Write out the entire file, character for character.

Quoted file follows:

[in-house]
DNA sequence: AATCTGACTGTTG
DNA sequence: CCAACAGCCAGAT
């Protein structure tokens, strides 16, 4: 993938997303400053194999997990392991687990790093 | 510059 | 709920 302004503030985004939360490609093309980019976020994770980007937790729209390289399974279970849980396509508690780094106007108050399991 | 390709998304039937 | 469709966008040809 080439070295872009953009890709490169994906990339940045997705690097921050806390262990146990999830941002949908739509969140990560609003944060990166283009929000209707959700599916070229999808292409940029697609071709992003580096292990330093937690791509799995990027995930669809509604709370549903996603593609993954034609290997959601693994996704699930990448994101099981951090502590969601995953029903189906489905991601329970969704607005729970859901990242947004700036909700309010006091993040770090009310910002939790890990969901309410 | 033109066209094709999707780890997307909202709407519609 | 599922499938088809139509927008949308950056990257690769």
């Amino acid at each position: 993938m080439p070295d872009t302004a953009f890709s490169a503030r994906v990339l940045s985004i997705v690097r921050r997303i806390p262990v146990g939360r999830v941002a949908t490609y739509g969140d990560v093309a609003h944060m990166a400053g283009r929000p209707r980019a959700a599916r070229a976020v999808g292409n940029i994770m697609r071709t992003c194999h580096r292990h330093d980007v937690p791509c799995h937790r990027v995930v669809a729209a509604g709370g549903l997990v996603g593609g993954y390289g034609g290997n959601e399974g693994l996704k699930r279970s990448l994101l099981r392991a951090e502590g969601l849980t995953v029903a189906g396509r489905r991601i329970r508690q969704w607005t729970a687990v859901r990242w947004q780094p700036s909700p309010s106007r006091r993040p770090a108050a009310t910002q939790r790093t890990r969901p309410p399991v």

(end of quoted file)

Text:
[in-house]
DNA sequence: AATCTGACTGTTG
DNA sequence: CCAACAGCCAGAT
């Protein structure tokens, strides 16, 4: 993938997303400053194999997990392991687990790093 | 510059 | 709920 302004503030985004939360490609093309980019976020994770980007937790729209390289399974279970849980396509508690780094106007108050399991 | 390709998304039937 | 469709966008040809 080439070295872009953009890709490169994906990339940045997705690097921050806390262990146990999830941002949908739509969140990560609003944060990166283009929000209707959700599916070229999808292409940029697609071709992003580096292990330093937690791509799995990027995930669809509604709370549903996603593609993954034609290997959601693994996704699930990448994101099981951090502590969601995953029903189906489905991601329970969704607005729970859901990242947004700036909700309010006091993040770090009310910002939790890990969901309410 | 033109066209094709999707780890997307909202709407519609 | 599922499938088809139509927008949308950056990257690769």
């Amino acid at each position: 993938m080439p070295d872009t302004a953009f890709s490169a503030r994906v990339l940045s985004i997705v690097r921050r997303i806390p262990v146990g939360r999830v941002a949908t490609y739509g969140d990560v093309a609003h944060m990166a400053g283009r929000p209707r980019a959700a599916r070229a976020v999808g292409n940029i994770m697609r071709t992003c194999h580096r292990h330093d980007v937690p791509c799995h937790r990027v995930v669809a729209a509604g709370g549903l997990v996603g593609g993954y390289g034609g290997n959601e399974g693994l996704k699930r279970s990448l994101l099981r392991a951090e502590g969601l849980t995953v029903a189906g396509r489905r991601i329970r508690q969704w607005t729970a687990v859901r990242w947004q780094p700036s909700p309010s106007r006091r993040p770090a108050a009310t910002q939790r790093t890990r969901p309410p399991v």